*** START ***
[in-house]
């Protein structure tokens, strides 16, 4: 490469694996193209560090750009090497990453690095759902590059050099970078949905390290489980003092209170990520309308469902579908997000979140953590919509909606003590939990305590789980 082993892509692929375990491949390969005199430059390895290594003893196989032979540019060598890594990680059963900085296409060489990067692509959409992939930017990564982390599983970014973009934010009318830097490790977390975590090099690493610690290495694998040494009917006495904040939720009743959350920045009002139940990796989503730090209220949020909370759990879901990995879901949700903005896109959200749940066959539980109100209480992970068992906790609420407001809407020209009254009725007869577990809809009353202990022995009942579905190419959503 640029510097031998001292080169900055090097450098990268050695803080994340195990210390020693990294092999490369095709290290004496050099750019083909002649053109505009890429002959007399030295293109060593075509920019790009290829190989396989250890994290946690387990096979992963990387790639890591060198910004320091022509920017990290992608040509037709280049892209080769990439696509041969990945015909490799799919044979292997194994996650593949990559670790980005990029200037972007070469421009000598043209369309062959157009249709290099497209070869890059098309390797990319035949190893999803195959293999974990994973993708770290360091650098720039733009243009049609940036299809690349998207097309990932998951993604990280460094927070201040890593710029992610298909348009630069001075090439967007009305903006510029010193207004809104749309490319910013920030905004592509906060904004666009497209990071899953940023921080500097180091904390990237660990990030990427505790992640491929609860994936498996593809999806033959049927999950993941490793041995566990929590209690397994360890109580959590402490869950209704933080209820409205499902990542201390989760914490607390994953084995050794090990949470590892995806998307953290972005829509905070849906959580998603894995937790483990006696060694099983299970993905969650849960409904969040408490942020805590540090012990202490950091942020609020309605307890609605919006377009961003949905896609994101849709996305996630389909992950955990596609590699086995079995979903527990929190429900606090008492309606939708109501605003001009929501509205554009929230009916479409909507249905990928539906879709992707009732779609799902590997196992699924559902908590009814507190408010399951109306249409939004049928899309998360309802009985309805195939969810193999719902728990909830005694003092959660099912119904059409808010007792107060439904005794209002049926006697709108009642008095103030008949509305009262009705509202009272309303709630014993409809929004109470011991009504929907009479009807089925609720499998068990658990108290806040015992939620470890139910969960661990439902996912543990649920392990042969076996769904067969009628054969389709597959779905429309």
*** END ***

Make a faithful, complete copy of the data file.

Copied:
[in-house]
């Protein structure tokens, strides 16, 4: 490469694996193209560090750009090497990453690095759902590059050099970078949905390290489980003092209170990520309308469902579908997000979140953590919509909606003590939990305590789980 082993892509692929375990491949390969005199430059390895290594003893196989032979540019060598890594990680059963900085296409060489990067692509959409992939930017990564982390599983970014973009934010009318830097490790977390975590090099690493610690290495694998040494009917006495904040939720009743959350920045009002139940990796989503730090209220949020909370759990879901990995879901949700903005896109959200749940066959539980109100209480992970068992906790609420407001809407020209009254009725007869577990809809009353202990022995009942579905190419959503 640029510097031998001292080169900055090097450098990268050695803080994340195990210390020693990294092999490369095709290290004496050099750019083909002649053109505009890429002959007399030295293109060593075509920019790009290829190989396989250890994290946690387990096979992963990387790639890591060198910004320091022509920017990290992608040509037709280049892209080769990439696509041969990945015909490799799919044979292997194994996650593949990559670790980005990029200037972007070469421009000598043209369309062959157009249709290099497209070869890059098309390797990319035949190893999803195959293999974990994973993708770290360091650098720039733009243009049609940036299809690349998207097309990932998951993604990280460094927070201040890593710029992610298909348009630069001075090439967007009305903006510029010193207004809104749309490319910013920030905004592509906060904004666009497209990071899953940023921080500097180091904390990237660990990030990427505790992640491929609860994936498996593809999806033959049927999950993941490793041995566990929590209690397994360890109580959590402490869950209704933080209820409205499902990542201390989760914490607390994953084995050794090990949470590892995806998307953290972005829509905070849906959580998603894995937790483990006696060694099983299970993905969650849960409904969040408490942020805590540090012990202490950091942020609020309605307890609605919006377009961003949905896609994101849709996305996630389909992950955990596609590699086995079995979903527990929190429900606090008492309606939708109501605003001009929501509205554009929230009916479409909507249905990928539906879709992707009732779609799902590997196992699924559902908590009814507190408010399951109306249409939004049928899309998360309802009985309805195939969810193999719902728990909830005694003092959660099912119904059409808010007792107060439904005794209002049926006697709108009642008095103030008949509305009262009705509202009272309303709630014993409809929004109470011991009504929907009479009807089925609720499998068990658990108290806040015992939620470890139910969960661990439902996912543990649920392990042969076996769904067969009628054969389709597959779905429309």